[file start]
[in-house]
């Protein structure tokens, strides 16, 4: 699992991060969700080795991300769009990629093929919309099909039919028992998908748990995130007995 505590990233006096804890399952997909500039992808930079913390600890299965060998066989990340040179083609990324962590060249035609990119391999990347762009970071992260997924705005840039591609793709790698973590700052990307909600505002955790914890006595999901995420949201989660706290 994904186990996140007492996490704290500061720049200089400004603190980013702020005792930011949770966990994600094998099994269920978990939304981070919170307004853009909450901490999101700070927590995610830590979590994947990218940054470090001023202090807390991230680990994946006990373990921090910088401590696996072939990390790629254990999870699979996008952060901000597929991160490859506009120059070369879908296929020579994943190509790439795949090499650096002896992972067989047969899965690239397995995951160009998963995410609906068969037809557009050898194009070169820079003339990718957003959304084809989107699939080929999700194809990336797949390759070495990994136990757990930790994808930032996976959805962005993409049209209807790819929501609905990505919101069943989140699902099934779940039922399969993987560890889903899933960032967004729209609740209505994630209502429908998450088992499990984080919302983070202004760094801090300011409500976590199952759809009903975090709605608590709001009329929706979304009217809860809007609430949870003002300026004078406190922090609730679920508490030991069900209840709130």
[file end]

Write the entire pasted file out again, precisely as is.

[in-house]
């Protein structure tokens, strides 16, 4: 699992991060969700080795991300769009990629093929919309099909039919028992998908748990995130007995 505590990233006096804890399952997909500039992808930079913390600890299965060998066989990340040179083609990324962590060249035609990119391999990347762009970071992260997924705005840039591609793709790698973590700052990307909600505002955790914890006595999901995420949201989660706290 994904186990996140007492996490704290500061720049200089400004603190980013702020005792930011949770966990994600094998099994269920978990939304981070919170307004853009909450901490999101700070927590995610830590979590994947990218940054470090001023202090807390991230680990994946006990373990921090910088401590696996072939990390790629254990999870699979996008952060901000597929991160490859506009120059070369879908296929020579994943190509790439795949090499650096002896992972067989047969899965690239397995995951160009998963995410609906068969037809557009050898194009070169820079003339990718957003959304084809989107699939080929999700194809990336797949390759070495990994136990757990930790994808930032996976959805962005993409049209209807790819929501609905990505919101069943989140699902099934779940039922399969993987560890889903899933960032967004729209609740209505994630209502429908998450088992499990984080919302983070202004760094801090300011409500976590199952759809009903975090709605608590709001009329929706979304009217809860809007609430949870003002300026004078406190922090609730679920508490030991069900209840709130």